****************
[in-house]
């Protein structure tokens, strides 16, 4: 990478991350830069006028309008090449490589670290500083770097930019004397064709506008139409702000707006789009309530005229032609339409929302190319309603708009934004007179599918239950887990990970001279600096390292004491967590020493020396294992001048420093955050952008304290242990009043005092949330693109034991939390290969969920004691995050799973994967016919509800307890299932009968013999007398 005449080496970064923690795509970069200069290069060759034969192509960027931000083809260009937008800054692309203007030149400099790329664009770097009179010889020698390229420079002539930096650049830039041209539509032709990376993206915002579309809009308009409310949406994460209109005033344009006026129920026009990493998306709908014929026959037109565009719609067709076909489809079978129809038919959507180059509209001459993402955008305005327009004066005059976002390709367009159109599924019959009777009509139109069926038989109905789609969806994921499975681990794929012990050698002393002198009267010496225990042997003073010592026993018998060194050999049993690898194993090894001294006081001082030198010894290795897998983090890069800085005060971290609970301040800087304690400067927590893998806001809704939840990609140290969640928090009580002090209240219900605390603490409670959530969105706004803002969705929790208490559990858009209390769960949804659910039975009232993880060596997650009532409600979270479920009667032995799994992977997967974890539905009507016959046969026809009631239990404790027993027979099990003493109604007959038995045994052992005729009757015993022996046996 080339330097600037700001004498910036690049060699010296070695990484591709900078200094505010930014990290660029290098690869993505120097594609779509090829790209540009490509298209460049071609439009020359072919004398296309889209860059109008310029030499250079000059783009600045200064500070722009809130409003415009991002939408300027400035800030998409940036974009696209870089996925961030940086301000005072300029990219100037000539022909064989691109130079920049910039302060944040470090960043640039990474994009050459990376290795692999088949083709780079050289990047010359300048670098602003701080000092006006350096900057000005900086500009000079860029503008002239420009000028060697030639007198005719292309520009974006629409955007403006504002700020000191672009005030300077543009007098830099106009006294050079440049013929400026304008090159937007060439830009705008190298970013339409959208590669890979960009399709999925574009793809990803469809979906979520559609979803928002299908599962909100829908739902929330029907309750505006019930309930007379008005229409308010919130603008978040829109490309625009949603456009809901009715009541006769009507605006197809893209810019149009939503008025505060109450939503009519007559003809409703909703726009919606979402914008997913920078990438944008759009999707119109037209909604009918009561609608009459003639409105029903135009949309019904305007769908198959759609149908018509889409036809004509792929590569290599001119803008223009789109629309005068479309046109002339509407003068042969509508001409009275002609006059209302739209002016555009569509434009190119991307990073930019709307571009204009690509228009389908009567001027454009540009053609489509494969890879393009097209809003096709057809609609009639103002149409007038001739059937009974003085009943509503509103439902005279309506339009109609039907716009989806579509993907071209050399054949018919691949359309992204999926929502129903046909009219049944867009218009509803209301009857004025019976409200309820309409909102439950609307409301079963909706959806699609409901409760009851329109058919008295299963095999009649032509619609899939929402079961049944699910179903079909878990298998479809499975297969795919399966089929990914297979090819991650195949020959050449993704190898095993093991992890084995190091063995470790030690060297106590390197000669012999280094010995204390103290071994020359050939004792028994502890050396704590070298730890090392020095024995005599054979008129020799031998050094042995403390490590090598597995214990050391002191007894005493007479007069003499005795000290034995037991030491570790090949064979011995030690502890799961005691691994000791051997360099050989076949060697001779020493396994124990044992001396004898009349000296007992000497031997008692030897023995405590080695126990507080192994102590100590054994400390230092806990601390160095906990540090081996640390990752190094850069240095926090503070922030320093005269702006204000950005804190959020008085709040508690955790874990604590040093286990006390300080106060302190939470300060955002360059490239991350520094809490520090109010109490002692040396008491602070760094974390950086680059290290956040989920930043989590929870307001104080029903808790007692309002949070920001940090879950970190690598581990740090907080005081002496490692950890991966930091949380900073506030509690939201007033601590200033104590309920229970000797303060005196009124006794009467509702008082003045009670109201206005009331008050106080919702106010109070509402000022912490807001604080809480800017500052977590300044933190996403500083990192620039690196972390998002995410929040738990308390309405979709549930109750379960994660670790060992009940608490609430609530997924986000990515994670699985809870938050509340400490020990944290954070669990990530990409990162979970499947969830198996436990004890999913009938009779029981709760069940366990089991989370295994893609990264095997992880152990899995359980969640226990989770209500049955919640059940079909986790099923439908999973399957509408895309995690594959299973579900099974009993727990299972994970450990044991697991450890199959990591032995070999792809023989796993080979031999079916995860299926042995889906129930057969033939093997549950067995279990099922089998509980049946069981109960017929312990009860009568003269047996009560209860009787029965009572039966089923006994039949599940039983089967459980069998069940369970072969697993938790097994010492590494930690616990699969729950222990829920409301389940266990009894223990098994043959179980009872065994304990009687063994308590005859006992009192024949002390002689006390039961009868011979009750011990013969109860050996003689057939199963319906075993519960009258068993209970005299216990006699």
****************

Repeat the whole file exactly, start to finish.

[in-house]
């Protein structure tokens, strides 16, 4: 990478991350830069006028309008090449490589670290500083770097930019004397064709506008139409702000707006789009309530005229032609339409929302190319309603708009934004007179599918239950887990990970001279600096390292004491967590020493020396294992001048420093955050952008304290242990009043005092949330693109034991939390290969969920004691995050799973994967016919509800307890299932009968013999007398 005449080496970064923690795509970069200069290069060759034969192509960027931000083809260009937008800054692309203007030149400099790329664009770097009179010889020698390229420079002539930096650049830039041209539509032709990376993206915002579309809009308009409310949406994460209109005033344009006026129920026009990493998306709908014929026959037109565009719609067709076909489809079978129809038919959507180059509209001459993402955008305005327009004066005059976002390709367009159109599924019959009777009509139109069926038989109905789609969806994921499975681990794929012990050698002393002198009267010496225990042997003073010592026993018998060194050999049993690898194993090894001294006081001082030198010894290795897998983090890069800085005060971290609970301040800087304690400067927590893998806001809704939840990609140290969640928090009580002090209240219900605390603490409670959530969105706004803002969705929790208490559990858009209390769960949804659910039975009232993880060596997650009532409600979270479920009667032995799994992977997967974890539905009507016959046969026809009631239990404790027993027979099990003493109604007959038995045994052992005729009757015993022996046996 080339330097600037700001004498910036690049060699010296070695990484591709900078200094505010930014990290660029290098690869993505120097594609779509090829790209540009490509298209460049071609439009020359072919004398296309889209860059109008310029030499250079000059783009600045200064500070722009809130409003415009991002939408300027400035800030998409940036974009696209870089996925961030940086301000005072300029990219100037000539022909064989691109130079920049910039302060944040470090960043640039990474994009050459990376290795692999088949083709780079050289990047010359300048670098602003701080000092006006350096900057000005900086500009000079860029503008002239420009000028060697030639007198005719292309520009974006629409955007403006504002700020000191672009005030300077543009007098830099106009006294050079440049013929400026304008090159937007060439830009705008190298970013339409959208590669890979960009399709999925574009793809990803469809979906979520559609979803928002299908599962909100829908739902929330029907309750505006019930309930007379008005229409308010919130603008978040829109490309625009949603456009809901009715009541006769009507605006197809893209810019149009939503008025505060109450939503009519007559003809409703909703726009919606979402914008997913920078990438944008759009999707119109037209909604009918009561609608009459003639409105029903135009949309019904305007769908198959759609149908018509889409036809004509792929590569290599001119803008223009789109629309005068479309046109002339509407003068042969509508001409009275002609006059209302739209002016555009569509434009190119991307990073930019709307571009204009690509228009389908009567001027454009540009053609489509494969890879393009097209809003096709057809609609009639103002149409007038001739059937009974003085009943509503509103439902005279309506339009109609039907716009989806579509993907071209050399054949018919691949359309992204999926929502129903046909009219049944867009218009509803209301009857004025019976409200309820309409909102439950609307409301079963909706959806699609409901409760009851329109058919008295299963095999009649032509619609899939929402079961049944699910179903079909878990298998479809499975297969795919399966089929990914297979090819991650195949020959050449993704190898095993093991992890084995190091063995470790030690060297106590390197000669012999280094010995204390103290071994020359050939004792028994502890050396704590070298730890090392020095024995005599054979008129020799031998050094042995403390490590090598597995214990050391002191007894005493007479007069003499005795000290034995037991030491570790090949064979011995030690502890799961005691691994000791051997360099050989076949060697001779020493396994124990044992001396004898009349000296007992000497031997008692030897023995405590080695126990507080192994102590100590054994400390230092806990601390160095906990540090081996640390990752190094850069240095926090503070922030320093005269702006204000950005804190959020008085709040508690955790874990604590040093286990006390300080106060302190939470300060955002360059490239991350520094809490520090109010109490002692040396008491602070760094974390950086680059290290956040989920930043989590929870307001104080029903808790007692309002949070920001940090879950970190690598581990740090907080005081002496490692950890991966930091949380900073506030509690939201007033601590200033104590309920229970000797303060005196009124006794009467509702008082003045009670109201206005009331008050106080919702106010109070509402000022912490807001604080809480800017500052977590300044933190996403500083990192620039690196972390998002995410929040738990308390309405979709549930109750379960994660670790060992009940608490609430609530997924986000990515994670699985809870938050509340400490020990944290954070669990990530990409990162979970499947969830198996436990004890999913009938009779029981709760069940366990089991989370295994893609990264095997992880152990899995359980969640226990989770209500049955919640059940079909986790099923439908999973399957509408895309995690594959299973579900099974009993727990299972994970450990044991697991450890199959990591032995070999792809023989796993080979031999079916995860299926042995889906129930057969033939093997549950067995279990099922089998509980049946069981109960017929312990009860009568003269047996009560209860009787029965009572039966089923006994039949599940039983089967459980069998069940369970072969697993938790097994010492590494930690616990699969729950222990829920409301389940266990009894223990098994043959179980009872065994304990009687063994308590005859006992009192024949002390002689006390039961009868011979009750011990013969109860050996003689057939199963319906075993519960009258068993209970005299216990006699």